Congrats on taking the next step in your careers, Meghan and Harry.
You’re joining over 5m people in your Kingdom who have also chosen to step outside of the legacy working practises of their previous employer, and look towards a new models of work.
I’m sure a bit part of the attraction was getting away from the office politics, and having a little more control over your own time - all great reasons to work independently, we agree.
However, you might not have considered that your mental health can take a hit when working for yourself. Employers do lots of great things for mental health for employees (your brother is helping out lots too), but now you’re self-employed, unfortunately, no-one will do this for you, so you’ll have to remember to prioritise working well.
I thought I’d offer up five things to think about, that often people who are moving into self-employment don’t consider before they announce it to the world (or their Dad or Gran):
It can be isolating - build up a support network. We can’t understate the importance of having people around you who have been there, done that and understand the experience - so it’s essential you build up a network of people you can talk to, get advice from, or just share when things aren’t going so well. Find communities which acts as a team for people without a team.
Put some good boundaries in place - it’s really easy to work all hours, responding to emails, client requests, always doing a little bit more, but if you’re not resting, protecting time for your young family, and balancing work with your other obligations, it can get on top of you. You’re allowed to say no to requests for your time and patronage.
Get out lots - don’t just work from your home / homes / commonwealth territories. Mix it up and work from different locations, find groups of others who are self-employed nearby and arrange a worktogether. You’ll also be drinking way more coffee now. Make sure you’re making good use of your coffee loyalty cards, and don’t forget to ask someone to watch your laptop when you nip to the loo.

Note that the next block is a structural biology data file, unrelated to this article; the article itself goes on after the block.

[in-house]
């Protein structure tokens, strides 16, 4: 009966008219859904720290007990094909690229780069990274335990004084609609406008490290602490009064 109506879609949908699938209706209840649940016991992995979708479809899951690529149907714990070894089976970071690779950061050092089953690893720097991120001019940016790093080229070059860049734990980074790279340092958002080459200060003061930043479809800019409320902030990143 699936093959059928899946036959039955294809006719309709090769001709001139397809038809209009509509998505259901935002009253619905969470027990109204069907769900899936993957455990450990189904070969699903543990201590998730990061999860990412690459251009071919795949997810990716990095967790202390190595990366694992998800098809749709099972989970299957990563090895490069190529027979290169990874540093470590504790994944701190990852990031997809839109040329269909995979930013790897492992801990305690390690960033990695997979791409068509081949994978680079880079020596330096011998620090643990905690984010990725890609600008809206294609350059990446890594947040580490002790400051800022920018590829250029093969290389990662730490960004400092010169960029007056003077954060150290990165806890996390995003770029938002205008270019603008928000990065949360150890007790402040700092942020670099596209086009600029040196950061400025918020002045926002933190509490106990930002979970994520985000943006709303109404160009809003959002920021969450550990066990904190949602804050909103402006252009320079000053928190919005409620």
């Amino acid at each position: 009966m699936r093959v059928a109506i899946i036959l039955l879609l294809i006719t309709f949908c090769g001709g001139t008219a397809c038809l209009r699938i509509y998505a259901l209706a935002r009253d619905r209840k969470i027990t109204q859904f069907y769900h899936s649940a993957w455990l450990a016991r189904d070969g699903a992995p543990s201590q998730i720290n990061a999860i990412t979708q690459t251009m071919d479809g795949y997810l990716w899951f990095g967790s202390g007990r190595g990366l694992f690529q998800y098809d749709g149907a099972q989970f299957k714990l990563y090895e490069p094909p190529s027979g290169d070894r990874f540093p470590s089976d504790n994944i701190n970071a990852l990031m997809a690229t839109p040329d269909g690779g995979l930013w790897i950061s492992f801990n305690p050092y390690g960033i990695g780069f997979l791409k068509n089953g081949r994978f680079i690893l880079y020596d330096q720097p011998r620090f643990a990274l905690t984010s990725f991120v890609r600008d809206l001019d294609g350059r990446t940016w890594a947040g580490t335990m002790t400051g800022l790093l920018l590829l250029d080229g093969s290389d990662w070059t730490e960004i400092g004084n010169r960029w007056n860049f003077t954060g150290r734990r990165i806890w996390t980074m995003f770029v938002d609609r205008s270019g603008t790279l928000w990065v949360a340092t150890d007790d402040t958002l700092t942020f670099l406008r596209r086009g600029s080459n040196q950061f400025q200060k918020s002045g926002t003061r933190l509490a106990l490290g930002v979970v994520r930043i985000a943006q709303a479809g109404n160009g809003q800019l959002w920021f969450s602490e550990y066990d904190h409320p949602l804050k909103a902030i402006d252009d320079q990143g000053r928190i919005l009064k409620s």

Be aware of your stressors - keep a journal to understand the highs and the lows, so you can see what causes you stress, and build resilience against the things which worry you. Self-employed stress comes from three directions: emotions [how you’re feeling about things], behaviours [how you’re working] and external [who you’re working with]. Unfortunately, you can’t control how those you’re working with behave - there’s lots of client ghosting, projects getting pushed back, and don’t get me started on late payments…. But we’re doing what we can to make positive interventions on all three types of the self-employment stressors.
Celebrate the little wins - Make sure you’re keeping track of all the things you get done, even silly small things like taking a lunch break or getting your tax return done (there’s a deadline on January 31st for self-assessment payments, remember!) - some days, it might seem like you’re not getting very much done at all, perhaps the phone isn’t ringing, there’s a sudden lull in how much of your skill set is needed, or just it’s holiday season, so being in the habit of looking back and seeing you’re still being productive, even if its not paying work, is a good habit. And when you’re really flying - share it with pride and joy, and we’ll all celebrate with you.
Mental Health for the self-employed is something which isn’t getting much attention yet. We’re trying to do the very best to create a community of support; tangible things that help; and work with those who hire freelancers to help them to work well together - but we’ve got a long way to go.
Working independently can be amazing - just make sure you’re looking after yourselves, and if you need someone to talk to come say hello at leapers.co